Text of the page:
Woodworking Theory and Approach: A beginner’s mindset.

Woodworking as a discipline provides countless hours of fascination and discovery. Its examination of joinery and structural concepts connects us to our past, and lets us learn how modern day infrastructure has echoed those concepts over time. As you proceed to grow your skill sets, it’s important to awaken your observation skills and revel in the accomplishments of past artisans and masters. Not to judge their work, but to take it in, accumulate knowledge and let it grow over time.

Many friends and family members have oftentimes complained at how I “linger” or “fall behind,” when taking walks through architecturally sophisticated sections of metropolitan cities. The same can be said when I visit rural towns that exhibit subtle woodworking infrastructure. The building process is fascinating! I’m constantly caught up in the aesthetic and technical details, mathematical influences, and real world problem solving strategy that’s used around us all the time. Next time you come across a building or chair that catches your eye, ask yourself: How did they build that? What kind of joinery does it employ? When was is made? What kind of wood was it made out of? These “details” are usually not accidents; many times adept artisans use materials and building strategies for a reason. It’s your job to investigate the “whys”.

The art of building from scratch is a universal language. One that that speaks volumes, and becomes more exciting the more you learn. For example, take a look and some antique Windsor chairs, a shaker trestle table, or Japanese timber framing. These pieces use joinery, finishes, and negative space that will tell you about the skill level of the craftsman when they were alive. Their work is a recorded history that is just waiting silently to be discovered.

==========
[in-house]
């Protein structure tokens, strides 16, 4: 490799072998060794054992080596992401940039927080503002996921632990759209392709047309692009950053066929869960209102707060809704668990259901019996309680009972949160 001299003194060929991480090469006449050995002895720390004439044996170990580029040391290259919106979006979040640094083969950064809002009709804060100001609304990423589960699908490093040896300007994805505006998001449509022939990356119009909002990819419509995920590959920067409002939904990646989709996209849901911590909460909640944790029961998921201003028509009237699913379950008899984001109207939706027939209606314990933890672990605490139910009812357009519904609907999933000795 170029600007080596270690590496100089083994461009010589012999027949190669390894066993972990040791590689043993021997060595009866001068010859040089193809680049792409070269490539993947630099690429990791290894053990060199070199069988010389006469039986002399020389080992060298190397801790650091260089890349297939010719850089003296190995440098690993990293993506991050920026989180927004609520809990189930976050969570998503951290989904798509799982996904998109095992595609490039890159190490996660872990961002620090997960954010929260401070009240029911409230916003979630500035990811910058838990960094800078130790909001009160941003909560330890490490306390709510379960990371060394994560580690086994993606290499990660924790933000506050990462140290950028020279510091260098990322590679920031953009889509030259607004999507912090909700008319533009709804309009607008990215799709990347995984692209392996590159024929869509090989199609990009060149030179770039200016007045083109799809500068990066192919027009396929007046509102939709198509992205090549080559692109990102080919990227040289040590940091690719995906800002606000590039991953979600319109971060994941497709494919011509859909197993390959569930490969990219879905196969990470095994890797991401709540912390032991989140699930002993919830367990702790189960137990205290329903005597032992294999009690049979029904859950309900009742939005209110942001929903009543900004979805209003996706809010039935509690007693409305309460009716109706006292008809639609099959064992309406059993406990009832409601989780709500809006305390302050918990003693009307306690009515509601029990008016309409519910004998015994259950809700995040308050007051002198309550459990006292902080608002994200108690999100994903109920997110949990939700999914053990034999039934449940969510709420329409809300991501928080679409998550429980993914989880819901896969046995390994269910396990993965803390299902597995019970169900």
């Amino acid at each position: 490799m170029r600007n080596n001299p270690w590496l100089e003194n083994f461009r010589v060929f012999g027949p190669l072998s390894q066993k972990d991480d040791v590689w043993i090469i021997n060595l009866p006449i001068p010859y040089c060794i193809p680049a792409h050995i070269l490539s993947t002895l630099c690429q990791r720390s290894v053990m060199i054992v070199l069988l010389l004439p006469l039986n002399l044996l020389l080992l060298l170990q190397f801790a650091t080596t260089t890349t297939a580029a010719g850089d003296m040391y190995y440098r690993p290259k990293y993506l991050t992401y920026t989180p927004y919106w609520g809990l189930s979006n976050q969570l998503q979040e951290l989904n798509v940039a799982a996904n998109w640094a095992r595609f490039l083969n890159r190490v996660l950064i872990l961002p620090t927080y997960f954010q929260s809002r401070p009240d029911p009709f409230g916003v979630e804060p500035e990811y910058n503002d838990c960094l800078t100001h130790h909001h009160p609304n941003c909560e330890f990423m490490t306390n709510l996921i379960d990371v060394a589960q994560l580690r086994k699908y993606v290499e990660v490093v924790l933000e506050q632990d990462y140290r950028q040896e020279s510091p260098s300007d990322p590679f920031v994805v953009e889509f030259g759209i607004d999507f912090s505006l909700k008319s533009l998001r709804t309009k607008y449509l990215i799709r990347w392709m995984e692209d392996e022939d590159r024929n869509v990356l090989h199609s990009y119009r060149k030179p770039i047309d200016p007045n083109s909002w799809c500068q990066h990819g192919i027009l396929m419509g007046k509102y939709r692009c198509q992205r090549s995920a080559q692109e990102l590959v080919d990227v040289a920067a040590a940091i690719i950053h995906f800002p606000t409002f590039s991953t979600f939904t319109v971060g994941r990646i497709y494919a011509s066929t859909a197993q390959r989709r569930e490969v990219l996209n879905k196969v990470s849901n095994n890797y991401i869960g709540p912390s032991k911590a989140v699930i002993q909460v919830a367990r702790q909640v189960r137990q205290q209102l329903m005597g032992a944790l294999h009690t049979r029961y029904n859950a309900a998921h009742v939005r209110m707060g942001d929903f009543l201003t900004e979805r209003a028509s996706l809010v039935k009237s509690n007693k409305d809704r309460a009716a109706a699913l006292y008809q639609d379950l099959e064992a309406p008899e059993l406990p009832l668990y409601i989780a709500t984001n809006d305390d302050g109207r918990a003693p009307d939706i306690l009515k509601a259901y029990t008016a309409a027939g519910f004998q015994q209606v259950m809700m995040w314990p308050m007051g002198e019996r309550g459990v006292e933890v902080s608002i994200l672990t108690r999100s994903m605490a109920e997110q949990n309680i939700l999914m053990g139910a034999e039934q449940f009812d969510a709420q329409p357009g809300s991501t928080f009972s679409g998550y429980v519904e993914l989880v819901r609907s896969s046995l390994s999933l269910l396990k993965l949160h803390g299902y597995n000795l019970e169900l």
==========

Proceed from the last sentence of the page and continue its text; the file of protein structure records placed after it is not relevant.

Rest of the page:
Tiger maple succulent plant holder. Simple design, made to organize certain elements intellectually, so your brain reacts calmly to their order. If you’re into that kind of thing .

Hans Wagner influenced reading chair, built out of solid sapele. The math on this piece has jumped by several orders of magnitude compared to the planter; but the lines and clean geometry produce the same effect. Your brain can appreciate subtly and complexity as long as the pieces exhibit elements that make the piece appear strong and elegant. (Not my design; I wish I was this talented as a designer! I just built and finished it. )
Here is a historic building in the mountainous village of Saas Fe, in Switzerland. Look at half lap joinery that connects the sides of the structure like a large box. The posts on rocks were supposed to deter small rodents from climbing into the structure. This structure recorded the skill, mindset, and pertinent aesthetic of the local builders who made it. Simply fascinating.
Close up of the half lap joinery.

The entire structure was enclosed, and placed on top of the rocks. This construction adds a certain degree of 3D complexity.

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